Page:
(Washington) On Friday, a US federal court reinstated the vaccine obligation for employees of large companies, which the Biden administration wanted to stop the Covid-19 pandemic, which was suspended in early November by another case.
The controversial measure is forcing tens of millions of employees at companies with more than 100 employees to be vaccinated by January 4, under pain of very regular testing.
Announced in mid-September, it was adopted in early November by the White House and promptly challenged in court, notably by Republican-controlled Texas who oppose any vaccine commitment to combat the pandemic.
The Texas Court of Appeals suspended that action on November 6, pending review of the merits of the lawsuit.
Another New Orleans appellate court had upheld that suspension in mid-November, holding that the vaccination obligation “significantly” is beyond the authority of the US government.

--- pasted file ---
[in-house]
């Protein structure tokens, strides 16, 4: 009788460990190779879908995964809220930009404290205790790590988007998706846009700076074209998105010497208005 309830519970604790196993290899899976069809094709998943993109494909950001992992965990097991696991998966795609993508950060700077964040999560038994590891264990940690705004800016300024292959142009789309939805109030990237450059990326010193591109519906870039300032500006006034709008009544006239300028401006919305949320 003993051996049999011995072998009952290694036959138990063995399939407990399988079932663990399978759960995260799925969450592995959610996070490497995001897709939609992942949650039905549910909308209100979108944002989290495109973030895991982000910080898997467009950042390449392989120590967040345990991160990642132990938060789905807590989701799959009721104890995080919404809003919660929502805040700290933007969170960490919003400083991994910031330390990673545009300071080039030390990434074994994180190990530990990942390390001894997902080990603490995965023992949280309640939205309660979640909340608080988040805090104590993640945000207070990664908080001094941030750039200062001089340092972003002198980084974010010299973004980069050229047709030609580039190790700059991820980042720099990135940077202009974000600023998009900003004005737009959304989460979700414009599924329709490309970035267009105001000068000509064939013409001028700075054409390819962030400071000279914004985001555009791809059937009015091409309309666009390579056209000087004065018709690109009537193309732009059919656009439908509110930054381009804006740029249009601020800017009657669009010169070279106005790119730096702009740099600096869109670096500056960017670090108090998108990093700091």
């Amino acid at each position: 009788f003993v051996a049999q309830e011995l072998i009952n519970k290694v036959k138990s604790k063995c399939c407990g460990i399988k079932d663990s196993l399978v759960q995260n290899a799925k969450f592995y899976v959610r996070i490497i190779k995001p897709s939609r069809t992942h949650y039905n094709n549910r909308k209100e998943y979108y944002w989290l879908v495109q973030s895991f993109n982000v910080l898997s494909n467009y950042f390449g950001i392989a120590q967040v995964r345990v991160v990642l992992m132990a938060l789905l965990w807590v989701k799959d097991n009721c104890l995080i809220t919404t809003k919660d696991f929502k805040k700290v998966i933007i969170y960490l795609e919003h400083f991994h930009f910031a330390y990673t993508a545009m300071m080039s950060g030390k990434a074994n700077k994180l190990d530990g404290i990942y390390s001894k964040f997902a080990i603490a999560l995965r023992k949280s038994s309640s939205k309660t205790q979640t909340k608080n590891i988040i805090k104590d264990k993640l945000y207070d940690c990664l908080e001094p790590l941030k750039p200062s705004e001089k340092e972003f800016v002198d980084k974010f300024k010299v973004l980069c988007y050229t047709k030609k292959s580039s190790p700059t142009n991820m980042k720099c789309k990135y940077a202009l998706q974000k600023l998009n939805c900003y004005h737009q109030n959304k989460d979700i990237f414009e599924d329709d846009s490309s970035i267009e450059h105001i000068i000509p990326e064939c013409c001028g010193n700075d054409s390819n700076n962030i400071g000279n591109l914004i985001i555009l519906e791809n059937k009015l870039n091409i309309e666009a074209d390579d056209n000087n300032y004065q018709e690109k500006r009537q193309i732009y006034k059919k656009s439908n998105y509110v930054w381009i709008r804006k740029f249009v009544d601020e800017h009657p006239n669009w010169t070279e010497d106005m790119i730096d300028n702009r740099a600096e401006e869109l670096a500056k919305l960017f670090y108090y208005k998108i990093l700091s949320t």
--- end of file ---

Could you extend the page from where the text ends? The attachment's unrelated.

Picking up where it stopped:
“It has been established that the COVID-19 virus has continued to spread, transform, kill and prevent the safe return of American employees to their work,” the Ohio Court of Appeals said Friday, in its decision issued by the Ohio Court of Appeals. The Ministry of Justice to decide on all appeals.
This decision can still be appealed to the US Supreme Court.
“To protect workers, the Federal Occupational Safety and Health Agency (OSHA) can and should be able to respond to evolving hazards,” Judge Jane Strache adds.
She notes that the Occupational Safety and Health Administration (OSHA) has historically had broad powers to ensure worker safety and “has demonstrated the broad risk that COVID-19 poses to workers – particularly unvaccinated – in their workplace.”
The suspension of the vaccine commitment was a major setback for Democratic President Joe Biden, who considered the measure “the best way out of this pandemic.”
“A lot of people don’t get vaccinated so we can go out permanently,” he said.
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